Increasingly complex products undoubtedly require greater management of components, function and data. Classic product data management (PDM) has long reach its limits in this respect. Breaking down product DNA is now driven by artificial intelligence (AI) and knowledge graphs.

In order to truly understand the complexity of current products, it’s worth taking a look at one of the most intricate consumer products – the car.

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An average vehicle contains 100 communication buses that transmit information inside the vehicle, as well as 200 control units that regulate around 400 functions like acceleration, collision protection, audio, GPS and seat heating. In addition, there are 2,000 software components and applications that process and exchange around 10,000 signals from all areas of the vehicle.

These numbers don’t begin to cover the actual hardware. In total, a car consists of more than 30,000 mechanical parts, from the screw to the windshield to the light bulb. All of these components must work together in countless configurations to create a product that not only transports its user from point A to B, but also fulfills regulatory and safety requirements.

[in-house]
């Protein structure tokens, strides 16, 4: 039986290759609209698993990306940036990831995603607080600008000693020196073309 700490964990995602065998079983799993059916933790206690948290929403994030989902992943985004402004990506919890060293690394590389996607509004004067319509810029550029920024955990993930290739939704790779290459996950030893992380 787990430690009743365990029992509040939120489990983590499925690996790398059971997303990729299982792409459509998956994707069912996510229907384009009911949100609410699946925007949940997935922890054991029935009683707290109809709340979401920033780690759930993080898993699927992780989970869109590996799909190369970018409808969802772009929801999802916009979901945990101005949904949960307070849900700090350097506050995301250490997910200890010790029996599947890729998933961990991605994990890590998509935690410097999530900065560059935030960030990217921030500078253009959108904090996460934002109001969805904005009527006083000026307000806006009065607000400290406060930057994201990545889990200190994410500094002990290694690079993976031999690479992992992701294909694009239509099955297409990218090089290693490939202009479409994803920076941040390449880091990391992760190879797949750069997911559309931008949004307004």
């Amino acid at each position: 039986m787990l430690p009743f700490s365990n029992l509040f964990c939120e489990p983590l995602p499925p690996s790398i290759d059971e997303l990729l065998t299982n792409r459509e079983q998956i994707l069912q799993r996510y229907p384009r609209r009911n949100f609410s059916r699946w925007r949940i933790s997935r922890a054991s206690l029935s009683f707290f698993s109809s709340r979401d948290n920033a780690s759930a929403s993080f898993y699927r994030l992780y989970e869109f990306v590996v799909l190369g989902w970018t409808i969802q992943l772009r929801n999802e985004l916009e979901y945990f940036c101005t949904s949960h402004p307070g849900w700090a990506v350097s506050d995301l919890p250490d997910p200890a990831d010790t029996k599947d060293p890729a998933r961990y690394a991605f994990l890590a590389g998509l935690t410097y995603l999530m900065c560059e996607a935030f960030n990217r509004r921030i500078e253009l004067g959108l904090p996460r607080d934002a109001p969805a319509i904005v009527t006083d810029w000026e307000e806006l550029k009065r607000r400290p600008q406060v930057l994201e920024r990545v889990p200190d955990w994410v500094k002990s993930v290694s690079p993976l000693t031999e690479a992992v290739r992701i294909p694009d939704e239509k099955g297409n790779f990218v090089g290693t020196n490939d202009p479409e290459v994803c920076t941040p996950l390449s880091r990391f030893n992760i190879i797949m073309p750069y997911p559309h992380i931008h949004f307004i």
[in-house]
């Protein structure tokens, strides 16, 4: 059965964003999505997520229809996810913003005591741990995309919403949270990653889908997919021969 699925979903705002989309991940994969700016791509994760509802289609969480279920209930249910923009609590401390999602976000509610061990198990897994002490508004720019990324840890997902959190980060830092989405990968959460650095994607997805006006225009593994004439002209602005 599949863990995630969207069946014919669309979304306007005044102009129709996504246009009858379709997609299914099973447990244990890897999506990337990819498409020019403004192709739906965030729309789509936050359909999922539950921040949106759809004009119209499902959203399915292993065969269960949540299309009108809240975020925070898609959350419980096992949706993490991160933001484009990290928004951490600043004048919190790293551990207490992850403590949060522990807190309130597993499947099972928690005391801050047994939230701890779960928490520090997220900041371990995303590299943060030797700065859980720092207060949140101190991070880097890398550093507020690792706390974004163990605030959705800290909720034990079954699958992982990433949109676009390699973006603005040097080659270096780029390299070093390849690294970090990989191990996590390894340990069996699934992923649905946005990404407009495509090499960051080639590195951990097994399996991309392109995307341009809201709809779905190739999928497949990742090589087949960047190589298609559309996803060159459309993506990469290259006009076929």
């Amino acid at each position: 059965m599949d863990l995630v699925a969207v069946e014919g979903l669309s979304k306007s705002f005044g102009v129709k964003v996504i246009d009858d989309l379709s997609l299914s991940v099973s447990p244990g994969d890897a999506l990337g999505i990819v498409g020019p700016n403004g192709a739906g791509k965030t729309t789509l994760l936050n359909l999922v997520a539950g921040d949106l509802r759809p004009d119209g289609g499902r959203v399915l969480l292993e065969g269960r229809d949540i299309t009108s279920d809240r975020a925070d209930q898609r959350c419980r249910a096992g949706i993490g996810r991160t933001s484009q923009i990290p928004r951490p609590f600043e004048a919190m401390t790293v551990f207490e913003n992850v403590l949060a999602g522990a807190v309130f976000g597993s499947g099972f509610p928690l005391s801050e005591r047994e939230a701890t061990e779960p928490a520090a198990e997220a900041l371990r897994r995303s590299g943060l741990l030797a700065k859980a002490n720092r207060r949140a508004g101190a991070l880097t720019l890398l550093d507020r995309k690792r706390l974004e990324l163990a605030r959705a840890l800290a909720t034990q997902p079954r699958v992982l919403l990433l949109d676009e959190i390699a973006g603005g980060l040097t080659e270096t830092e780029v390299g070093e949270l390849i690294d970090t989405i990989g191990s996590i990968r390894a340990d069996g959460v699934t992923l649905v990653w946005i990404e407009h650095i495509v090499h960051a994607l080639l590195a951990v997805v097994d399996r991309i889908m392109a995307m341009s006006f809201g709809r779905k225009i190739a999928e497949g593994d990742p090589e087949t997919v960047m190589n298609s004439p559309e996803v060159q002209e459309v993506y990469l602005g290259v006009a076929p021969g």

In order to track all of this information, manufacturers create Excel spreadsheets and bills of material (BOM) for traceability. Moreover, they store structured and unstructured data in enterprise resource planning (ERP), PDM, digital asset management (DAM) and product information management (PIM). They also model this data using a variety of development tools.

However, these varying types of information all ultimately describe a single product. Many manufacturers still have product DNA distributed in data silos, making it only available in partial views.

In this way, it’s impossible to simply and quickly navigate through all the data to recognize how individual components are connected in the overall context. And with increasing connectivity in IoT and IIoT, this complexity is unlikely to decrease.

Knowledge Graphs & Artificial Intelligence


The management of complex, large amounts of data is evidently a challenge. Consequently, the next step toward managing data effectively is through AI and knowledge graphs.